Since the fulfillment of their contract with EMI in 2003 (following the release of Hail to the Thief), Radiohead has embarked on an audacious quest to release their music in new ways. In 2007 they initially released their record In Rainbows as a digital download that consumers could purchase for whatever price they deemed suitable (I bought it for a quid, then after determining it was worth more, bought it again for £9 – I’m probably a cheapskate). The release of In Rainbows was considered a huge success and hailed as a milestone and turning point in the history of the music industry. In order to top the success of the In Rainbows experiment the band had to do something yet more bold. Their solution: a ‘Newspaper Album’.
I preordered this Newspaper Album at the beginning of February and was informed that I would receive a digital version at some point in mid-March and the physical album would be shipped around 9 May. At the end of March Radiohead released the hard-copy of the record and a free newspaper (though not the same newspaper that would come with the album), The Universal Sigh. When I realised that I had real life to attend to and couldn’t travel to Glasgow to queue for hours on a workday in order to receive my own copy of the newspaper I resigned to the fact that my King of Limbs collection would be limited to what would be released in this Newspaper Album. But a friend did share a link to a digital version of the newspaper, which isn’t a bad deal.
To my great surprise and delight the digital album was released early on 18 February, and last week I received a package in the mail – the Newspaper Album. Later on I received an email stating,
We thought you’d like to know that production was quicker than
we had anticipated, so we are now sending you your copy of
The King Of Limbs Newspaper Edition.
Delivery times are as follows
UK 1 – 5 working days
Europe 4 – 12 working days
Rest of World 7 – 15 working days
We have a few public holidays coming up in the UK, so please take this into account.
I couldn’t be more pleased with the rapid delivery time (-1 day from the sending of this email). Despite my excitement, I couldn’t open the package right away, and even after I opened the box in which it was shipped and after putting it off for seven days, I had to force myself to open the actual packaging.
I opened it somewhat clueless regarding what to expect despite this pretty thorough description from the album website:
Radiohead’s new record, The King Of Limbs, is presented here as the world’s first* Newspaper Album, comprising:
- Two clear 10″ vinyl records in a purpose-built record sleeve.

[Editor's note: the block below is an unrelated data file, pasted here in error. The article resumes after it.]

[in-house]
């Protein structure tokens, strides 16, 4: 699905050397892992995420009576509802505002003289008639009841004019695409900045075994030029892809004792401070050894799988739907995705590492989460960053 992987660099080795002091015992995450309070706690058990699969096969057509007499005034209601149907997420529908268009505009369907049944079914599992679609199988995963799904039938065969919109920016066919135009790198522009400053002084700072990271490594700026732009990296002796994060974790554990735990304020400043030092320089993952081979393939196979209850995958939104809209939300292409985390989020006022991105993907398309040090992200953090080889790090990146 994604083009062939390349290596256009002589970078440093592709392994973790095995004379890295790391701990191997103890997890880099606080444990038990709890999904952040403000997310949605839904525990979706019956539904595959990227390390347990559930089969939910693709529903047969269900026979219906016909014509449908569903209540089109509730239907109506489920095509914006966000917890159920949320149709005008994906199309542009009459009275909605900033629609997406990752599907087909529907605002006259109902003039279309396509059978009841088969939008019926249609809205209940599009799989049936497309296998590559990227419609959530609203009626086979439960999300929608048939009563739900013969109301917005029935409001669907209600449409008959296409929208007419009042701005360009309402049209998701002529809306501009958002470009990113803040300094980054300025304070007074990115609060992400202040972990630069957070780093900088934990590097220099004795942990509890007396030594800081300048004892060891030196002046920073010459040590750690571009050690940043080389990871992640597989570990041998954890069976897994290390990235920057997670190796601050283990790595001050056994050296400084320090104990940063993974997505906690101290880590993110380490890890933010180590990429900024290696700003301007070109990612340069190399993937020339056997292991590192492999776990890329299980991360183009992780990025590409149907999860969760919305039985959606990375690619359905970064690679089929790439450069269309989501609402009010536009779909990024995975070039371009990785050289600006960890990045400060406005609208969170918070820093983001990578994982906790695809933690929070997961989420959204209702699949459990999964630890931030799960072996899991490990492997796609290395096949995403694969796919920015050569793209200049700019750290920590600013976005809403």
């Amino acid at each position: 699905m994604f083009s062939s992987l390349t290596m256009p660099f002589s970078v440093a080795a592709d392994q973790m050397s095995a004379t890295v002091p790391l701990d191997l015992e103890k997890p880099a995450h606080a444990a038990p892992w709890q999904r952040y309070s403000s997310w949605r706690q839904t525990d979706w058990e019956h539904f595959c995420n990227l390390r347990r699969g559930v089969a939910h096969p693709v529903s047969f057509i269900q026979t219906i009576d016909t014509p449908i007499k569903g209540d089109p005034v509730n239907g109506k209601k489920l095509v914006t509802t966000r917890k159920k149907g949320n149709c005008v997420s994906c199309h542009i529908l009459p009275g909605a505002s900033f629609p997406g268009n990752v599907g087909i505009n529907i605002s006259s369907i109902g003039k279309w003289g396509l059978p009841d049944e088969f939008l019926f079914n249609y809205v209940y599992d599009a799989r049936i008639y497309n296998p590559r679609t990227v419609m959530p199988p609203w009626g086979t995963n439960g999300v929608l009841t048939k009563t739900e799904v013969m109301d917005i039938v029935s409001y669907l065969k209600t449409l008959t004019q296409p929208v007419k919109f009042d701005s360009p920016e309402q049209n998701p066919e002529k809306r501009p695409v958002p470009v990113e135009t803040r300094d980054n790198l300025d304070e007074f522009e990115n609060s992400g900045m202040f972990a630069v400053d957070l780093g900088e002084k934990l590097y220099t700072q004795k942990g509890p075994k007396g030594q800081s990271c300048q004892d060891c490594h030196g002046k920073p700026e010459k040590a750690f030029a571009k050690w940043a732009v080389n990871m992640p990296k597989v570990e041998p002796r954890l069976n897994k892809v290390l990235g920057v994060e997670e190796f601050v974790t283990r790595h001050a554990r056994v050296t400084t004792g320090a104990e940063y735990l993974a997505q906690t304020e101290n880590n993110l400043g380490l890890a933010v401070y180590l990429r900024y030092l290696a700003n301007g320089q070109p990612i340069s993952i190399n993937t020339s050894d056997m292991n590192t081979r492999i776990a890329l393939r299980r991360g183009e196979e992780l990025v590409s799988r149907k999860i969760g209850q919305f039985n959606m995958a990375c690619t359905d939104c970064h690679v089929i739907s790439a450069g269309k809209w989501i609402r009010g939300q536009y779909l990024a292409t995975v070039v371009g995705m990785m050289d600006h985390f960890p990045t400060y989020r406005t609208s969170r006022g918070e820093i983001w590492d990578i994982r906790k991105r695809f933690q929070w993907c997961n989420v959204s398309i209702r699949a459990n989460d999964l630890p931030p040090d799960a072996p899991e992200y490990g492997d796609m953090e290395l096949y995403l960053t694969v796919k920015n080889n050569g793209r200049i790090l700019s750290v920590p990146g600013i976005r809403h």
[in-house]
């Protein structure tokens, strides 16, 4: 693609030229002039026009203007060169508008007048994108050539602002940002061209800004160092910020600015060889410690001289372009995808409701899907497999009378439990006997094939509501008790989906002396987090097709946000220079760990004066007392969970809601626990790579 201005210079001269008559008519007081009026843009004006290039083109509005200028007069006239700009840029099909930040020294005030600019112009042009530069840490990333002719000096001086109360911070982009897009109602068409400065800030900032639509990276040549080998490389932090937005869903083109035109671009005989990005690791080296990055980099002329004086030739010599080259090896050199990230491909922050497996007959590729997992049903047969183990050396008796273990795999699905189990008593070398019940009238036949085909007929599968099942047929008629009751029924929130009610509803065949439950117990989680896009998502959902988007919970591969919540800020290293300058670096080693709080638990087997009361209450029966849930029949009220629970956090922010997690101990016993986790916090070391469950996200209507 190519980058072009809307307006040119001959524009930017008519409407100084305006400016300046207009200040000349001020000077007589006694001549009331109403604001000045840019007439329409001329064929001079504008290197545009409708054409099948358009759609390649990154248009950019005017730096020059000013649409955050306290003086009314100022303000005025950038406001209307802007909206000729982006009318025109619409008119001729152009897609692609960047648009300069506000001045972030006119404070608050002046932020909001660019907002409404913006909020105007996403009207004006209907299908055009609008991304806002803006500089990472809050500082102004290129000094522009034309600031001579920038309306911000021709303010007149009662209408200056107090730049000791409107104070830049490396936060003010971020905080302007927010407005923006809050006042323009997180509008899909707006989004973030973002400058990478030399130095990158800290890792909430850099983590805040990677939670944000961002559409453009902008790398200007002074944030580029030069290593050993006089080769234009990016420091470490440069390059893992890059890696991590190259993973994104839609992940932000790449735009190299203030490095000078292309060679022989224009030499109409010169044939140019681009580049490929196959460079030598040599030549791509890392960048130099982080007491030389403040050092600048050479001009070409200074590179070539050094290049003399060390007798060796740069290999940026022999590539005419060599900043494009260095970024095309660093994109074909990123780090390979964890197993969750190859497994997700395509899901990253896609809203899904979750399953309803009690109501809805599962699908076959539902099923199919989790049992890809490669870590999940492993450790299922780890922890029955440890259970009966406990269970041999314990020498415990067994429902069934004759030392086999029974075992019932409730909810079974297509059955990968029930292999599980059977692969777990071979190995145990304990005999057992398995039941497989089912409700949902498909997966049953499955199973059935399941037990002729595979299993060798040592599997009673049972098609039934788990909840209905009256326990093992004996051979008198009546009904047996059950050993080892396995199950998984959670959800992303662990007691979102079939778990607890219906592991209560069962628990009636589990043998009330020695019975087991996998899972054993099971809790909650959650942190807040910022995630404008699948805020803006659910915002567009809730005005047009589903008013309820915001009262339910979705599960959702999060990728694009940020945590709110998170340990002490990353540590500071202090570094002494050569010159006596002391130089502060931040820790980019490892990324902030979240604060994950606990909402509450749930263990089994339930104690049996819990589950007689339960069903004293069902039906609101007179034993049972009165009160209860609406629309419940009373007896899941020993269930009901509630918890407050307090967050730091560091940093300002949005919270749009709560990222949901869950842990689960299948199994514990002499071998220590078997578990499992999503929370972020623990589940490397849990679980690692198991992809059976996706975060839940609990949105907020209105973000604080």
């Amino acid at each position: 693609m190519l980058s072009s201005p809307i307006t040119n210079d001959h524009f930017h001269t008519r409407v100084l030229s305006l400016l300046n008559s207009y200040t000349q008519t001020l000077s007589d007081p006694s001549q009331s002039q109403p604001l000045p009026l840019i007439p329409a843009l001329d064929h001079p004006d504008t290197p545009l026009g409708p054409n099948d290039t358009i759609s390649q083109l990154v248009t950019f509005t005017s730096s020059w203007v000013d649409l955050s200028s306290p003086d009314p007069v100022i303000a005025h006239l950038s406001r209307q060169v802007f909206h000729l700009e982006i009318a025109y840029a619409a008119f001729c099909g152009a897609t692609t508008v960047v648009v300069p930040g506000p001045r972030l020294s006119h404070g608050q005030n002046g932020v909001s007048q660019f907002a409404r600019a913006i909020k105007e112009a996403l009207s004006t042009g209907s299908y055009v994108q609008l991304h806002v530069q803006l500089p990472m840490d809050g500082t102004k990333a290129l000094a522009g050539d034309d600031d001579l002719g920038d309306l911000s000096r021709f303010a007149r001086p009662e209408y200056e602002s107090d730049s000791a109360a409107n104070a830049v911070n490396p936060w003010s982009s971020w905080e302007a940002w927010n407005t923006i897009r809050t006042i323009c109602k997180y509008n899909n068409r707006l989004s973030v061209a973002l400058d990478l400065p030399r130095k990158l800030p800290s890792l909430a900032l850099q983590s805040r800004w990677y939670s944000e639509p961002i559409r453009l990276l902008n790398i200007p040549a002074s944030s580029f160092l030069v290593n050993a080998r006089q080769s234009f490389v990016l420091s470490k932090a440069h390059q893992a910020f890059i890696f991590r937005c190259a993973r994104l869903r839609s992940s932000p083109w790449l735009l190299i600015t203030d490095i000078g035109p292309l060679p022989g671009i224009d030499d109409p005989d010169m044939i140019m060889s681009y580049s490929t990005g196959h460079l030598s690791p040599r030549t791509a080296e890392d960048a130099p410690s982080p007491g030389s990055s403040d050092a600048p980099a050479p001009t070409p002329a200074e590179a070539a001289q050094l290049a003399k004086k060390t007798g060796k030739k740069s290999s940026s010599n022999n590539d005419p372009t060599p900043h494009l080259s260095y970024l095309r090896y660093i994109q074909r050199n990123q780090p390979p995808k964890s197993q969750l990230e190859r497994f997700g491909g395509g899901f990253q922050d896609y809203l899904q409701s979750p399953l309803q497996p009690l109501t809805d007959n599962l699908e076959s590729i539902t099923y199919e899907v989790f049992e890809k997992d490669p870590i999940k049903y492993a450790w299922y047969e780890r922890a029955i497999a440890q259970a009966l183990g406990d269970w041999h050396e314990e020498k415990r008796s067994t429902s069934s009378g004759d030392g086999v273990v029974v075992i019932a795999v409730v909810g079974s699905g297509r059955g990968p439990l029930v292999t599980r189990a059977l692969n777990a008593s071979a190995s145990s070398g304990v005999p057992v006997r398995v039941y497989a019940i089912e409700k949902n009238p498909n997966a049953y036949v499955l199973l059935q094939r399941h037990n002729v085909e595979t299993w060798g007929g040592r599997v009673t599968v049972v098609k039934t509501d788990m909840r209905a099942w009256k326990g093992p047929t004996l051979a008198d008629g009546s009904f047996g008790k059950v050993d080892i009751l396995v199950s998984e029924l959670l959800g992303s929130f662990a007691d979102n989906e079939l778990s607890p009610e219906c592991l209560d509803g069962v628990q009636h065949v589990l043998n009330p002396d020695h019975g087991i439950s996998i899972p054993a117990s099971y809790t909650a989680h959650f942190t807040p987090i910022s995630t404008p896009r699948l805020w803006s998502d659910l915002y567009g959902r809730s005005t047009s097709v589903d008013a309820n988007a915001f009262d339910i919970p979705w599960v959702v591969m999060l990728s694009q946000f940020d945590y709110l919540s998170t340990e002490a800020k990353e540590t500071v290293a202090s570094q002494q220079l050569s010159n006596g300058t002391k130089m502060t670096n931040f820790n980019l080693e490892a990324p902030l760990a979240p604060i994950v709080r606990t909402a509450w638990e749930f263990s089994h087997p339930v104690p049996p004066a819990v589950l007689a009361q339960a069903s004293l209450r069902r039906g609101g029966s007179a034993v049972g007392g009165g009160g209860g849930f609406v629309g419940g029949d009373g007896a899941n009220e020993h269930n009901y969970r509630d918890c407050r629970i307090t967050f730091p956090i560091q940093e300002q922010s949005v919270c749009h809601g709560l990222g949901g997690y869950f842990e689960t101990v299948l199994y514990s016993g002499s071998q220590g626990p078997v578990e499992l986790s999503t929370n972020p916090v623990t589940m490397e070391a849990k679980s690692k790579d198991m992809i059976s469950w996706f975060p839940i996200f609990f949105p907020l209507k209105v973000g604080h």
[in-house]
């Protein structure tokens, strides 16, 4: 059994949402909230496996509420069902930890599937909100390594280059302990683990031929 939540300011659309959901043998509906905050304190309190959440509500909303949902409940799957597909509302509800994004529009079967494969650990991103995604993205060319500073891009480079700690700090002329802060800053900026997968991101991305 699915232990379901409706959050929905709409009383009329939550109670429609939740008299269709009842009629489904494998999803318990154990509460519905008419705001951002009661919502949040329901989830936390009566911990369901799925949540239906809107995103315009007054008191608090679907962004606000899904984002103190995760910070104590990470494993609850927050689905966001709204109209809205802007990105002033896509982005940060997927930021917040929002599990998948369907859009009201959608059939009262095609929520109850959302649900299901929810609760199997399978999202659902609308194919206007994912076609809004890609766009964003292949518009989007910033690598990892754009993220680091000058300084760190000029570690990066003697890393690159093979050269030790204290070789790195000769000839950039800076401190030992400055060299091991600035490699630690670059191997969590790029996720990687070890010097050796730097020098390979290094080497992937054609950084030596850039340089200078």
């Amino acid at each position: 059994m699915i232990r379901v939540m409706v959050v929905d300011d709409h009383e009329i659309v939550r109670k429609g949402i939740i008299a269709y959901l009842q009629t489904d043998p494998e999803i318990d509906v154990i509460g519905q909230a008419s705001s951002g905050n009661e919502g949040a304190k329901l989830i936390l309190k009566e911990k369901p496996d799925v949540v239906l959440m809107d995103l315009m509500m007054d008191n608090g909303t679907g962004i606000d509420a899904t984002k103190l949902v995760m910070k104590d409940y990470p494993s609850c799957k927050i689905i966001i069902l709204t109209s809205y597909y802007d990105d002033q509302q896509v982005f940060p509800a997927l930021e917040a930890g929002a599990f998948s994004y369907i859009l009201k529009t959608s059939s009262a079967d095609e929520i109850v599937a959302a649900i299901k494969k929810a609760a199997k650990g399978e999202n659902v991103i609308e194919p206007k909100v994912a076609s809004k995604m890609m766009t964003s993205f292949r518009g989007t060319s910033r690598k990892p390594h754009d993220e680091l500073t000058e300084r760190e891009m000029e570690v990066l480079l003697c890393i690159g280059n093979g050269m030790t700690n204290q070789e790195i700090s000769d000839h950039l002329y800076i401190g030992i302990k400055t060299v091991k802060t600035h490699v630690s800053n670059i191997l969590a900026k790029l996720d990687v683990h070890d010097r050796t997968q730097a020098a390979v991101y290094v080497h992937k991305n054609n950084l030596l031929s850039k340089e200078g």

- A compact disc.
- Many large sheets of newspaper artwork, 625 tiny pieces of artwork and a full-colour piece of oxo-degradable plastic to hold it all together.
- The Newspaper Album comes with a digital download that is compatible with all good digital media players.
- The Newspaper Album will be shipped from Monday 9th May 2011 you can, however, enjoy the download now.
- Orders placed on or after 21st February 2011 (UK time) will ship from 1st June 2011
- Shipping is included in the prices shown.
I suppose I didn’t know what they meant by ‘625 tiny pieces of artwork’. Well, they weren’t lying, and in case you’ve yet to receive yours, I took some photos! (I apologise for the poor quality of these photos, but ‘beggars can’t be choosers’ or something.)
As is the case with every Radiohead record since 1995’s The Bends, this artwork was produced by Stanley Donwood. In an interview over at Pitchfork, Donwood had some very interesting things to say regarding the whole packaging concept behind the Newspaper Album:
The whole idea of this album was to have something that was almost not existing, so we chose clear vinyl and the newspaper format. … It was very much a definitive statement, and that isn’t where the band are at the moment. Where they are now is more transitory. When a newspaper comes out, that doesn’t mean news stops, what you have is just a snapshot of how things were at the moment that newspaper was printed. And similarly, this album shows where Radiohead are at the moment the record was released. The music is a continuing thing. And we wanted to make the album representative of that.
Donwood has plenty more to say, so do yourself a favour and continue reading the interview, but I wanted to focus on the statements quoted above as a segue into a few comments regarding the actual music from The King of Limbs.
I’ve found that many of my friends have been very critical of the record, negatively comparing it to OK Computer, Kid A, or In Rainbows. I chose to withhold any serious critiques until I had listened to the record thoroughly and received the packaging, as I think that the medium can do a lot for the music experience. I also wanted to be careful to avoid what happened with In Rainbows: upon first listen I hated the record and it sort of marred my relationship with In Rainbows for a few months until I wised up. Obviously I could’ve hated The King of Limbs on first listen and six months later, after countless additional listens, I could’ve still hated it. But I don’t. In fact, I think it is an excellent record. I still personally prefer Kid A and Amnesiac for both the packaging and the music, but Radiohead isn’t trying to revert back to where they were a decade ago, and I respect that. I also respect the fact that this album was designed as something sort of transitional, hence the short tracklist and running time. I am pleased at how different The King of Limbs is from what I’ve heard the individual band members (and really I’m only referring to Thom Yorke and Phil Selway) working on in recent years. Radiohead is on the verge of something very different, but The King of Limbs isn’t some consolation gift. It is what it is, and I really love it.